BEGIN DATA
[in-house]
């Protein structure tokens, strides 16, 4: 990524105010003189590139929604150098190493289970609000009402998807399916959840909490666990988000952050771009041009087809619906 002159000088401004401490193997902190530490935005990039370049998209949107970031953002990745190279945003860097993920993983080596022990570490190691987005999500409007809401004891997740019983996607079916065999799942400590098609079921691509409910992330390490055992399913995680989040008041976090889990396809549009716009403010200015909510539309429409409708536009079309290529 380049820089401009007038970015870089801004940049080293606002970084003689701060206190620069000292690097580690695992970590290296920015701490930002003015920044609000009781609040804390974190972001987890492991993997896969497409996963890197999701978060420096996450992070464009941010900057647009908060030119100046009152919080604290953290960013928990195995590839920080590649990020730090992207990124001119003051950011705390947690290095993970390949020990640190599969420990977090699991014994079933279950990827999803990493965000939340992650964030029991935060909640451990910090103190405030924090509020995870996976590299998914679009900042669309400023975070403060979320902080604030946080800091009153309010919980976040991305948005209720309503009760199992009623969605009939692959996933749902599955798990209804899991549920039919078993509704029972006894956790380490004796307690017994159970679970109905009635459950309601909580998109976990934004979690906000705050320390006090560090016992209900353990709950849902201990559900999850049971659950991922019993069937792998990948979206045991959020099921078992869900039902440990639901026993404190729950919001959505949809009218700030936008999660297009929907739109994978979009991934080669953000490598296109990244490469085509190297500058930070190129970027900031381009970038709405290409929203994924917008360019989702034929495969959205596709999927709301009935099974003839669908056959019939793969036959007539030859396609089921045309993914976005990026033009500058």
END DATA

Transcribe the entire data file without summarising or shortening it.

[in-house]
């Protein structure tokens, strides 16, 4: 990524105010003189590139929604150098190493289970609000009402998807399916959840909490666990988000952050771009041009087809619906 002159000088401004401490193997902190530490935005990039370049998209949107970031953002990745190279945003860097993920993983080596022990570490190691987005999500409007809401004891997740019983996607079916065999799942400590098609079921691509409910992330390490055992399913995680989040008041976090889990396809549009716009403010200015909510539309429409409708536009079309290529 380049820089401009007038970015870089801004940049080293606002970084003689701060206190620069000292690097580690695992970590290296920015701490930002003015920044609000009781609040804390974190972001987890492991993997896969497409996963890197999701978060420096996450992070464009941010900057647009908060030119100046009152919080604290953290960013928990195995590839920080590649990020730090992207990124001119003051950011705390947690290095993970390949020990640190599969420990977090699991014994079933279950990827999803990493965000939340992650964030029991935060909640451990910090103190405030924090509020995870996976590299998914679009900042669309400023975070403060979320902080604030946080800091009153309010919980976040991305948005209720309503009760199992009623969605009939692959996933749902599955798990209804899991549920039919078993509704029972006894956790380490004796307690017994159970679970109905009635459950309601909580998109976990934004979690906000705050320390006090560090016992209900353990709950849902201990559900999850049971659950991922019993069937792998990948979206045991959020099921078992869900039902440990639901026993404190729950919001959505949809009218700030936008999660297009929907739109994978979009991934080669953000490598296109990244490469085509190297500058930070190129970027900031381009970038709405290409929203994924917008360019989702034929495969959205596709999927709301009935099974003839669908056959019939793969036959007539030859396609089921045309993914976005990026033009500058």